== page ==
Emergency physician: Get pulse oximeter to test blood oxygen level
Jan 28, 2022, 5:10 PM | Updated: Jun 7, 2022, 3:35 pm
SALT LAKE CITY — As we’ve discovered during the coronavirus pandemic, it’s not so simple for people to know when they have COVID-19. And, even when they know they are sick, when should they seek medical help?
If you’ve just tested positive for COVID-19 with a home test or a PCR test, or you’re pretty sure that you’re sick with COVID-19 — what now?
“That’s a good question,” Dr. Wing Province, an emergency physician and medical director of Intermountain Park City Hospital, said during an online briefing this week. “I actually get that a lot from friends and family — texts in the middle of the night.”
He tells everyone who asks that question to get a pulse oximeter.
“One of those little cubes that you can put on your finger that tells you your oxygen level and your heart rate,” he said.
He recommends having that on hand to test your oxygen level when you think you may be sick.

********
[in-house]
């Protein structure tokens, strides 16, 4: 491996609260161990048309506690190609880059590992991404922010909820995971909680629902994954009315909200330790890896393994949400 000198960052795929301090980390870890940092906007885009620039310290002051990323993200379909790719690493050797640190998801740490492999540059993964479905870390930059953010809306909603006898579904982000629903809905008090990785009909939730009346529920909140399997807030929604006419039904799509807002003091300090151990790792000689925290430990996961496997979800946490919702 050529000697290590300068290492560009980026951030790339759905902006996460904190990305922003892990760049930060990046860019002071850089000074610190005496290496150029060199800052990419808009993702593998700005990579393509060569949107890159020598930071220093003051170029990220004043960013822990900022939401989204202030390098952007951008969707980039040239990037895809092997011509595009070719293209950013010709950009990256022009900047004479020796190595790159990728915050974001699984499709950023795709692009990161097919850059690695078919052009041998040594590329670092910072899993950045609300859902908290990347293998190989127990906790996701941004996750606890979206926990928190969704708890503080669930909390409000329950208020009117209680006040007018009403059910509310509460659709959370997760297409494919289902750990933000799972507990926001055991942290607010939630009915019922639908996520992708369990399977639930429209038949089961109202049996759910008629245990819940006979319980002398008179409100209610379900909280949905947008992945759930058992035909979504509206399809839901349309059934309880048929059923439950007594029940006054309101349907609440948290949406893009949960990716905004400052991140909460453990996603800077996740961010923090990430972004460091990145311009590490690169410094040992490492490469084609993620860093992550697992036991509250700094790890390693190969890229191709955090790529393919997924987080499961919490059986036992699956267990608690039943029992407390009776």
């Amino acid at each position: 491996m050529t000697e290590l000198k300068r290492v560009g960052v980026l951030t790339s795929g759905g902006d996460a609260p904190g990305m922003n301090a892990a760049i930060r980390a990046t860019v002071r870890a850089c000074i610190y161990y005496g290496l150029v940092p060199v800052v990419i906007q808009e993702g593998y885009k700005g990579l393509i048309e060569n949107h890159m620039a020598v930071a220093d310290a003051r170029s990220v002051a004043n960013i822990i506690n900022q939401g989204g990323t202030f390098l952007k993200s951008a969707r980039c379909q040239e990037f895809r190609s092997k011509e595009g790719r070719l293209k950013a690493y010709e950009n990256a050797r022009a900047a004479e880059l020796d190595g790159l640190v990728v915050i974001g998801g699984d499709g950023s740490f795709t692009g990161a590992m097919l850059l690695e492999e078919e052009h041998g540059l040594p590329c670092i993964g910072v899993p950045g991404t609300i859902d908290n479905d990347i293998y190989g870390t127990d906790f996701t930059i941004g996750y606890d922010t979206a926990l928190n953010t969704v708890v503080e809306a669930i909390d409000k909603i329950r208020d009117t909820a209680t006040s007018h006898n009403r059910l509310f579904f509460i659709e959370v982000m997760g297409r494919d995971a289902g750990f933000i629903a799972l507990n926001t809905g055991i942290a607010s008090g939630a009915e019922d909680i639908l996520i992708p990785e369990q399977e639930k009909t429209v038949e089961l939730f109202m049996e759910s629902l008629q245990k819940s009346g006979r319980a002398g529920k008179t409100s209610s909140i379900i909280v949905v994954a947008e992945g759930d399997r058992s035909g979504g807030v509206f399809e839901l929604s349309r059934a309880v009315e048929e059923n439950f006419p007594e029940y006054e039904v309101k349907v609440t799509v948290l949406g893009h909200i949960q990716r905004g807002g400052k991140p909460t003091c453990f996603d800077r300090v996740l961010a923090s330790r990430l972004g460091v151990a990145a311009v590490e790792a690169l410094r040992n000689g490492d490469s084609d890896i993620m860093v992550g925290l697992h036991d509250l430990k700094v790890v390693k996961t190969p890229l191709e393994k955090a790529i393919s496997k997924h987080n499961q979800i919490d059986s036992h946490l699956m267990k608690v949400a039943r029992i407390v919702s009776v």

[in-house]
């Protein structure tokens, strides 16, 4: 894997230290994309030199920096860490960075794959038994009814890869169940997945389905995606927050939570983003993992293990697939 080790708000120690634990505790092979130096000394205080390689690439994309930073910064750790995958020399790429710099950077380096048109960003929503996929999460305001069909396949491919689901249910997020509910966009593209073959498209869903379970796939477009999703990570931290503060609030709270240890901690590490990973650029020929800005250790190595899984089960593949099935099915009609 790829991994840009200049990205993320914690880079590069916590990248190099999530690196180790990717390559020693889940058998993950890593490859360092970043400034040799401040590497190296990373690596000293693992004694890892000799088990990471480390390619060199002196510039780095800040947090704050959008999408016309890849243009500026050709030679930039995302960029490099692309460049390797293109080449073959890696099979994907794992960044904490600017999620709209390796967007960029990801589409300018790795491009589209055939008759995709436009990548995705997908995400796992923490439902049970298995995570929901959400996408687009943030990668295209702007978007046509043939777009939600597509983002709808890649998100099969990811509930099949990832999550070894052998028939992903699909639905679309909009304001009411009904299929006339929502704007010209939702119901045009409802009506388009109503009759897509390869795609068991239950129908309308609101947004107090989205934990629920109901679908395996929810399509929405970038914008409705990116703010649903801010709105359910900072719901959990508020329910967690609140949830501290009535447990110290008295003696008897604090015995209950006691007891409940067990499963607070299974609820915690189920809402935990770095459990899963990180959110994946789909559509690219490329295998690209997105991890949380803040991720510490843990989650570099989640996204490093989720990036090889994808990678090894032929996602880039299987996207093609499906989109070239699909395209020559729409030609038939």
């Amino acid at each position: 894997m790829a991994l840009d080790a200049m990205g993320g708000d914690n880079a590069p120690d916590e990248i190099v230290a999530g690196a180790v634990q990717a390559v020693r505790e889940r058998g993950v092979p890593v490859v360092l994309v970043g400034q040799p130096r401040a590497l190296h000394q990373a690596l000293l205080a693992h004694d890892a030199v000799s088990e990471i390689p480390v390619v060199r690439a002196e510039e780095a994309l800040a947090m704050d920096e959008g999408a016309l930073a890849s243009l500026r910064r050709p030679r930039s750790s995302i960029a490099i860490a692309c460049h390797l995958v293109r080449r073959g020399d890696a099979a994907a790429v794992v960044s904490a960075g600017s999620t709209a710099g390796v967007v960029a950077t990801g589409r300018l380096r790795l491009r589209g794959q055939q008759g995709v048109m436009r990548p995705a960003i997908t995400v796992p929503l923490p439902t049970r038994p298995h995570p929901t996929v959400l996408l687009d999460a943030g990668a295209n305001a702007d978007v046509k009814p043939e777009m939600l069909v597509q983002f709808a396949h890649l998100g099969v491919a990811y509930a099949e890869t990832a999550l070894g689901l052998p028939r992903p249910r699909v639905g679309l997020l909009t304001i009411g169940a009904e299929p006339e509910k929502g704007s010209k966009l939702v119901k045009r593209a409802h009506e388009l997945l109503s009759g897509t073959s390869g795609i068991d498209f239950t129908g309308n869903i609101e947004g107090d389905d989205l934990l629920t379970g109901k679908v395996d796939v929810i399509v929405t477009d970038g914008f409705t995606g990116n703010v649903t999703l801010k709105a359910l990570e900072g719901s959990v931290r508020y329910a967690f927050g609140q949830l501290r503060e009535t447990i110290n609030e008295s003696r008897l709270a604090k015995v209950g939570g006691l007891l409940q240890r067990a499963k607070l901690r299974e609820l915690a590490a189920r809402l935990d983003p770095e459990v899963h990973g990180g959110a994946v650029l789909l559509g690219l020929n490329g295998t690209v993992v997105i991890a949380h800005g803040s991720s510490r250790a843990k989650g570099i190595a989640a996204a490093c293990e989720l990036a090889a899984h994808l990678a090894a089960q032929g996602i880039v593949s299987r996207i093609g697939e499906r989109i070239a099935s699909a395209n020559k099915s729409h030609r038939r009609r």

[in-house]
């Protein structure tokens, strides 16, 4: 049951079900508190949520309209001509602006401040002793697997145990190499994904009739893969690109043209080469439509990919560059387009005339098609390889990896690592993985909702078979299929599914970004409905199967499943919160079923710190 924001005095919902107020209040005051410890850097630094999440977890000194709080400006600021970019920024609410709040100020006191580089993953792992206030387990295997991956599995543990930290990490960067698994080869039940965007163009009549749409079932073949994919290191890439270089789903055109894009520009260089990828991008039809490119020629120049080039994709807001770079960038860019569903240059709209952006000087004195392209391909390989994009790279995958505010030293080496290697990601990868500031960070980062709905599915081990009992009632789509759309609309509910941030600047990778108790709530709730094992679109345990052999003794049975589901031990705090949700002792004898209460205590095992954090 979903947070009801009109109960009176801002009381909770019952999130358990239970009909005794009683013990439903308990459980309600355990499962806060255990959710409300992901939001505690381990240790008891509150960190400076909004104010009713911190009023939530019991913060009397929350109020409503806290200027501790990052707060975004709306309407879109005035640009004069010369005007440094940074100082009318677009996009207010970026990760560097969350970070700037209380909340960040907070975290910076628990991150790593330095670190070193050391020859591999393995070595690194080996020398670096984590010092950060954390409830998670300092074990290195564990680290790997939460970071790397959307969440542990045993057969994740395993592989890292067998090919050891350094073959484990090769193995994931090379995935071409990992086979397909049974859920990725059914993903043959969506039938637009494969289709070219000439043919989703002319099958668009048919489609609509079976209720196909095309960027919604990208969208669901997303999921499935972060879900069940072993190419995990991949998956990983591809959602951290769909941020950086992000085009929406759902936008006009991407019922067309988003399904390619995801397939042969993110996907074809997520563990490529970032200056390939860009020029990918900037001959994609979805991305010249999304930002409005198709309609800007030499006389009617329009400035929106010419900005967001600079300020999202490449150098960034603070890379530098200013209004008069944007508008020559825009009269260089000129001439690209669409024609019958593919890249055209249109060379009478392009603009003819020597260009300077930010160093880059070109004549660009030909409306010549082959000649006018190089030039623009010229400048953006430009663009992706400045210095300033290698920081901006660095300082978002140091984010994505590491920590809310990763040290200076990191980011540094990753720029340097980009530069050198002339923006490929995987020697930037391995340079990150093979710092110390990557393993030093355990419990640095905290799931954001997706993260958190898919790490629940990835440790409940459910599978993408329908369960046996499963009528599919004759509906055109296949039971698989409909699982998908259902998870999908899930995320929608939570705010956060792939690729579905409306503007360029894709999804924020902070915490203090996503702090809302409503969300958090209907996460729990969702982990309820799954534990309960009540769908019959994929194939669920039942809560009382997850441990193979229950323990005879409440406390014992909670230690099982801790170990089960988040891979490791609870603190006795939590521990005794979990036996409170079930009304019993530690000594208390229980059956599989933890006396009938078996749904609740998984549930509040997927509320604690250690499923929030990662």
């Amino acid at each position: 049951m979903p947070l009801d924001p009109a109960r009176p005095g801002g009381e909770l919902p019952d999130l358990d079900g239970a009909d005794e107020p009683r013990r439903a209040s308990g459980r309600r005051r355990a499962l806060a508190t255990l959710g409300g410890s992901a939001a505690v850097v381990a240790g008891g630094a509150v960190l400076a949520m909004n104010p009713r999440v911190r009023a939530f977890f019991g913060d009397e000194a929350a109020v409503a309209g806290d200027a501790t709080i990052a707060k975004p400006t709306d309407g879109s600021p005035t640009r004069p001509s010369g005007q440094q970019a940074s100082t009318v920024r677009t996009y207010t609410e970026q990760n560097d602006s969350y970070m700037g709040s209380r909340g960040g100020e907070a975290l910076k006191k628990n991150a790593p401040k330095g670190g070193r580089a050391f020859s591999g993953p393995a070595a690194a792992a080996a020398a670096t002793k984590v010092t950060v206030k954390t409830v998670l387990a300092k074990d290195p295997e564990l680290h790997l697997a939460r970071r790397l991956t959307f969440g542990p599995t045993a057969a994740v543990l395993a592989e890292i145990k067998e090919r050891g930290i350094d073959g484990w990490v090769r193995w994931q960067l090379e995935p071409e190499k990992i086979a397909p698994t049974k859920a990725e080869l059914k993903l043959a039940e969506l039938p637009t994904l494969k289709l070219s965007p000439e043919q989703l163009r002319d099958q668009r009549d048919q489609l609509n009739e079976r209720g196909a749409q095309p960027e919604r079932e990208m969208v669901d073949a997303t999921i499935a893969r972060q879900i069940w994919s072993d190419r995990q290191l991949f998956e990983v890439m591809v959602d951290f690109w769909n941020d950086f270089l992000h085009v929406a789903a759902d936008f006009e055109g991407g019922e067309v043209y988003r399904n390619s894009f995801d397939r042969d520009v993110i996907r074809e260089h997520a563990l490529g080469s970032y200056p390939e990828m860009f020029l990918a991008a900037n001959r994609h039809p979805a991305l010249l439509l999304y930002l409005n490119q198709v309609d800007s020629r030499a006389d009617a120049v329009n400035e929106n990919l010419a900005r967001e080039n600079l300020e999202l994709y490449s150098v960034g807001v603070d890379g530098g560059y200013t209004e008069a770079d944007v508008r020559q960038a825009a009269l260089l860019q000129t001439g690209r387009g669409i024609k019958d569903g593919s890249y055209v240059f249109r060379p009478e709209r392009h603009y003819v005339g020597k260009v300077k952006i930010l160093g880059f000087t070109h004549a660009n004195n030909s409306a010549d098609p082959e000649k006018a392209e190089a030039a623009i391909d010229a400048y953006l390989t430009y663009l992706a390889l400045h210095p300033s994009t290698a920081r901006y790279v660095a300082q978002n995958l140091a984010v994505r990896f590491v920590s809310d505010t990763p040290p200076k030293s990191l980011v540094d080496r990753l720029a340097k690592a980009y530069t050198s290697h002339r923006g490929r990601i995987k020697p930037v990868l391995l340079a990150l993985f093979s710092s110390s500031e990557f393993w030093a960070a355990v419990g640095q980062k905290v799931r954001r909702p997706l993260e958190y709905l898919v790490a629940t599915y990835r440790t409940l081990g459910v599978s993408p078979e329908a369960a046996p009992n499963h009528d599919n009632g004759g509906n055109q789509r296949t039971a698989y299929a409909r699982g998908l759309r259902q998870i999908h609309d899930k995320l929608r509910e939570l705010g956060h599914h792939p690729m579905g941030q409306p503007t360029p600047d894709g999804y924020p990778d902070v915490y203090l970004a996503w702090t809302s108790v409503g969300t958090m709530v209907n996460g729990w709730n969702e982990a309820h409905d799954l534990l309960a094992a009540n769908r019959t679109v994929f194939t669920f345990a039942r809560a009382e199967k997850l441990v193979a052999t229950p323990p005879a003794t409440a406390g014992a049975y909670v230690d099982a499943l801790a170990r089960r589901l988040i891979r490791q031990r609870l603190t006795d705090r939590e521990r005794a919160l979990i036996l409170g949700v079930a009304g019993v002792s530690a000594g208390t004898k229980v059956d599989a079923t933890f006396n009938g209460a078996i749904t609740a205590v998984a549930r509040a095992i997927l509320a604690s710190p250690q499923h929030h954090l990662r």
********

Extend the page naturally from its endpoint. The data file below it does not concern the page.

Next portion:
“Really, the people who need to come into the emergency department are those who have severe disease. Of course, no one’s going to know that on their own; that’s what we’re here for,” he said.
Physicians use the pulse oximeter, too, to help them differentiate between those who have severe disease, and those with a milder, or moderate, case of COVID-19.
A pulse oximeter is simple to use. Slip it on your finger, wait a few seconds, and you’ll get a read out of your blood oxygen level and your pulse rate.
“If your oxygen levels are less than 90%, then I would say you should come to an emergency department, or call 911,” Province said.
Right now, as you might expect, pulse oximeters are in high demand. We found one at a pharmacy Friday after making a few phone calls. Another colleague ordered one online the day before, and expects to get it pretty quickly.
The one purchased in store cost $40. The pulse oximeter bought online cost about $20.
If you test positive for COVID-19 and your oxygen level is above 90%, Dr. Province recommends isolating at home, hydrating, and taking ibuprofen for a fever or body aches.
“Really, importantly, just don’t go out,” he said. “When you go out with COVID, you continue this pandemic. But when you stay at home, you stop the spread, and that’s really important.”
The doctor recommends getting a pulse oximeter for the medicine cabinets before it’s needed.